Not Tempted by Apple, and Is Rockwell in a Hard Place?
The Times today continues a new feature, Stock Exchange, in which staff writers James Peltz and Michael Hiltzik debate the merits of individual stocks and other investments.
Apple Computer (AAPL)
Apple close Monday: $34.44
Mike: You know what’s interesting about Apple? This is a golden opportunity to buy stock in a religion.
Jim: One of the few opportunities, I believe.
Mike: And not just any religion. This one comes with its own pope and its own Grail. I’m alluding, of course, to its CEO, Steve Jobs, and its main product, the Macintosh personal computer.
Jim: This religion even has its own devil, Microsoft.
Mike: The question is whether this is the most profitable religion to invest in.
Jim: Not to me. And before we go any further, let me say I don’t want to hear from any of the Apple apostles who get angry whenever someone criticizes their company.
Mike: The zealots’ case, of course, rests on the assumption that the world needs a counterbalance to Microsoft. Whether you believe that’s true or not, the question is whether Apple is any longer well-positioned to provide that counterbalance.
Jim: Look, let’s first give Apple credit: This company was all but written off 12 to 15 months ago because PCs using Microsoft’s Windows operating system were blowing the Macintosh away. But Jobs, the Apple co-founder who returned as chief executive, stopped the bleeding. He put the company back in the black and is ready to trot out some new machines. Because of that, the stock is around $35, double its price of a year ago.
Mike: But where do we go from here? In the education market, a traditional Apple stronghold, its market share has dropped by nearly half in three years, from 47% to 27%. In laptops, business and home PCs, its market share is 5% or less, which gets it lumped on most charts with “others.”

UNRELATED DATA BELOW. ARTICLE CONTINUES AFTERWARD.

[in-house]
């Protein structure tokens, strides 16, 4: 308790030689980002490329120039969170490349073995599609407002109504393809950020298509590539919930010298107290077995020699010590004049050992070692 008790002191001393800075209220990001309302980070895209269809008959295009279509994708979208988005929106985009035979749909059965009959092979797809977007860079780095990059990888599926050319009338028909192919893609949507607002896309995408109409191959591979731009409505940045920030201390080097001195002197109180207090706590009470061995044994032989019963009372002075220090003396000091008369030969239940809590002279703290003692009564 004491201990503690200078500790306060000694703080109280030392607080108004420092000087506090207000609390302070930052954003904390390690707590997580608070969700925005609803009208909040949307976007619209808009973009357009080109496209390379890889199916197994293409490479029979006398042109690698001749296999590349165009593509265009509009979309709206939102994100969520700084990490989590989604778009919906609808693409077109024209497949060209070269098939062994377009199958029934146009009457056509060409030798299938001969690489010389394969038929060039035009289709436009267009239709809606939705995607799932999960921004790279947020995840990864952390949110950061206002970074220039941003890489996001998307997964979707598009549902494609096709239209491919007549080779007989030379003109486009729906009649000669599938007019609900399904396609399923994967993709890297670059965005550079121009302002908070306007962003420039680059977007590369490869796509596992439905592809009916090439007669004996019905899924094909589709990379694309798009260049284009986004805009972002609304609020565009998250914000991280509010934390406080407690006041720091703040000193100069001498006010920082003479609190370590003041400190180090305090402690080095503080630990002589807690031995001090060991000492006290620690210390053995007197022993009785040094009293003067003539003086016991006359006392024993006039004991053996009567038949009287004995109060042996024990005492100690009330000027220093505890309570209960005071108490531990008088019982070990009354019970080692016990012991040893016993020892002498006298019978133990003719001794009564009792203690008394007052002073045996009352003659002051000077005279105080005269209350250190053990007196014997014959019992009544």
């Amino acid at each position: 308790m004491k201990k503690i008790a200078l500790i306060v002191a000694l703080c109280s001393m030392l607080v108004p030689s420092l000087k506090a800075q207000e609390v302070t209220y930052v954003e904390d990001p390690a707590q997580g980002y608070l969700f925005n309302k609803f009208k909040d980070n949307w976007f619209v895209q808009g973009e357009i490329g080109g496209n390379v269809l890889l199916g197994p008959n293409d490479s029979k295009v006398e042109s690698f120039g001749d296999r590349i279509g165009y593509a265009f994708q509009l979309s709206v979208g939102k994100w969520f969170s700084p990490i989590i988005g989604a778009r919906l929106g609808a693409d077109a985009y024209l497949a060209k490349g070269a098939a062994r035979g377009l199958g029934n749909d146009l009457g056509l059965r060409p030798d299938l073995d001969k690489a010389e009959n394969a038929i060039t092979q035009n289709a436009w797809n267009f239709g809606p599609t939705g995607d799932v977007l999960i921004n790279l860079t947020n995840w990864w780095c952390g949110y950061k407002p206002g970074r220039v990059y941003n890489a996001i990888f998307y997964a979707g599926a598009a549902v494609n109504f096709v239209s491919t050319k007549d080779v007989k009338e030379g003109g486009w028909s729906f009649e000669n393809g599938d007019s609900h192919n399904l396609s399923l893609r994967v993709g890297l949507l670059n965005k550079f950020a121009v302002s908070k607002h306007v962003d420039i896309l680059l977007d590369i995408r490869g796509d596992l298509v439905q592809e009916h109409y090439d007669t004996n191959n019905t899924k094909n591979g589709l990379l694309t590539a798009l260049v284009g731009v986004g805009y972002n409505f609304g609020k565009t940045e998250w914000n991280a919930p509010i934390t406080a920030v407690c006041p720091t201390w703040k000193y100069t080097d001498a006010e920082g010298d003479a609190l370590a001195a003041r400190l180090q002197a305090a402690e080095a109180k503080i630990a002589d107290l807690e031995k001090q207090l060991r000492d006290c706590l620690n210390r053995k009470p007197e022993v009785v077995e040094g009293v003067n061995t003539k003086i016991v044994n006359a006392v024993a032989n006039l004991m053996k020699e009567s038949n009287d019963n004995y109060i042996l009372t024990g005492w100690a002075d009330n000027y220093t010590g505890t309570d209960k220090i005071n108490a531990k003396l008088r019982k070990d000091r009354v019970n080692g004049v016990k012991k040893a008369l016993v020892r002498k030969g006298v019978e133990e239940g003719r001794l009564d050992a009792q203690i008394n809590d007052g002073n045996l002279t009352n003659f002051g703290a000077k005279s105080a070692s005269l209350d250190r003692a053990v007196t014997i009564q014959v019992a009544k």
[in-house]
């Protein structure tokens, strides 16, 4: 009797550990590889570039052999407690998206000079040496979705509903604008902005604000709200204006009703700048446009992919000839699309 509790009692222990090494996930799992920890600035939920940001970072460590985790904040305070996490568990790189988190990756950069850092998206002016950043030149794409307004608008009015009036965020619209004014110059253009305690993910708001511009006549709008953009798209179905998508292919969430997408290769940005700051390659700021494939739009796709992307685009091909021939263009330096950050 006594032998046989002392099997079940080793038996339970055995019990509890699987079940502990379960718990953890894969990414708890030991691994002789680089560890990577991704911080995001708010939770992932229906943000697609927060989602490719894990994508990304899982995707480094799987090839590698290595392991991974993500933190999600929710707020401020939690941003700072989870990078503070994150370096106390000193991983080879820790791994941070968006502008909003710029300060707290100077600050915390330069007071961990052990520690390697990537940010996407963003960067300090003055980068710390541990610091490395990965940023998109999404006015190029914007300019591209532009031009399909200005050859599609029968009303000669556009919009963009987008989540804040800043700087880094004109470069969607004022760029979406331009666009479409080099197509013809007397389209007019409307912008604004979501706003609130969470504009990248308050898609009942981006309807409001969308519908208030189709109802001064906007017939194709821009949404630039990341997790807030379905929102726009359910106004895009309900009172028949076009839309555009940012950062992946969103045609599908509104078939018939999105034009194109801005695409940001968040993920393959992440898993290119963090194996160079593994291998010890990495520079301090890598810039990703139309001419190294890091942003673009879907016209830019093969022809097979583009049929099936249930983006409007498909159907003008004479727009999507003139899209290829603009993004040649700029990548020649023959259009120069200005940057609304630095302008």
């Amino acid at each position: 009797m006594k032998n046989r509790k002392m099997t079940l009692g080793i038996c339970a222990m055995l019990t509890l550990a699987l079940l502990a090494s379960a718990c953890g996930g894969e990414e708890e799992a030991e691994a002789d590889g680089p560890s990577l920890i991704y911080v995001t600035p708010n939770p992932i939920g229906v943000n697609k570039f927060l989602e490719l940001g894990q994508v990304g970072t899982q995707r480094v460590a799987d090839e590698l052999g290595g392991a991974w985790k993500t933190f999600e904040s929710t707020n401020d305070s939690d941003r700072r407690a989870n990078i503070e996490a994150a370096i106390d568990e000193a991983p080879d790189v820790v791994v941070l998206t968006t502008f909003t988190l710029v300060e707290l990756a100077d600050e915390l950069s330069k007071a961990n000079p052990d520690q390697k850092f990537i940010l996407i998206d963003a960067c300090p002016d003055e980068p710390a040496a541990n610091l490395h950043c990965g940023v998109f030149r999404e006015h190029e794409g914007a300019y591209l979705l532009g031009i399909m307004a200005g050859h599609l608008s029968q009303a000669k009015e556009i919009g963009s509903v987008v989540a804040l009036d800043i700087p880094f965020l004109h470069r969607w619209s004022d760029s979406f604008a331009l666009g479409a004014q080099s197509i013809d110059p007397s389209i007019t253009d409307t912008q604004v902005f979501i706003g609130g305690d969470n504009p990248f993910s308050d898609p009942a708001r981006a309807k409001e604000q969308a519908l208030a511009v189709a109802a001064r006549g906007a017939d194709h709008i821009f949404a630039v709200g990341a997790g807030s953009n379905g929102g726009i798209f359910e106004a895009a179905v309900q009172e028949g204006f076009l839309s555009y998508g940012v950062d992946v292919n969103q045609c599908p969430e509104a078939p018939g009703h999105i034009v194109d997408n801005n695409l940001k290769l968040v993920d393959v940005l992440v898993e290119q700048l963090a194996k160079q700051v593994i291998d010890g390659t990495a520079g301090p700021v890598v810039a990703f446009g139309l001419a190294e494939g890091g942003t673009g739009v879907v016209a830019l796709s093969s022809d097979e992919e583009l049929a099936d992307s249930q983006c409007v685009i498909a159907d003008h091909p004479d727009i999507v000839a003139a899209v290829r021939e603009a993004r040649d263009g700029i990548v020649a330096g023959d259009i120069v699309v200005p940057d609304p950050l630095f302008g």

Jim: Any improvement on that small base is going to look good.
Mike: Right. Apple’s profit chart reminds me of how I once heard an economist describe the economy of Zaire. He said to think of it as a point on the rim of a bicycle wheel rolling downhill--periodically it’s going to look as if it’s moving up, but the general trend is distinctly down.
Jim: That’s Apple. I just don’t see the Macintosh market share growing significantly in the next few years, and you can only get so far cutting costs and reorganizing the business. It’s true they are bringing out some exciting new products, including a whole line of speedy Powerbooks. And isn’t there a new desktop machine on the horizon?
Mike: There is, and it’s a good illustration of Apple’s strengths and weaknesses. The new desktop is called the iMac, which is a version of a so-called Internet computer in that it’s optimized to function as a terminal of the Internet. The iMac has gotten very respectful reviews from the computer press, in part because of its snazzy design--it comes in a very appealing teal-and-white case that will certainly set it apart physically from the dull run-of-the-mill PC.
Jim: I wasn’t aware that lots of PC buyers were complaining about the color scheme of their machines. All I ever hear them talk about is processing speed, memory and whatnot.
Mike: Remember, ergonomics and design have always been a very large part of the Macintosh’s appeal--including the appeal of its user interface.
Jim: English, please?
Mike: How it feels to use, and how it looks. This reflects Steve Jobs’ world view, and there’s no denying that as a visionary, Jobs has had a powerful and on the whole positive effect on the computer industry. But as a leader at Apple, he’s been something more of a mixed blessing. As inspiring as he can be, he’s never had to run a major company, particularly one in a crisis, without strong adult supervision around.
Jim: He tried, but Apple threw him out in the mid-1980s when it got to be a major company.
Mike: Now here’s the iMac. It’s got a lot of features that are well ahead of the market, but it lacks some that I think are indispensable in the market. For example, it comes without a floppy disk drive, which means you have to buy an add-on at additional cost that makes the iMac uncompetitive in price with standard PCs.
Jim: This is quintessential Jobs. The product is visionary, but it requires that the customer catch up to Steve Jobs’ vision.
Mike: That’s so. Given the commoditization of the PC market, I don’t see how the iMac is going to carry Apple beyond the first couple of quarters after it goes on sale. This is a big reconstruction job, and I think that the three quarters of profits that we’ve seen recently are only the first steps in what could be a very, very tough slog.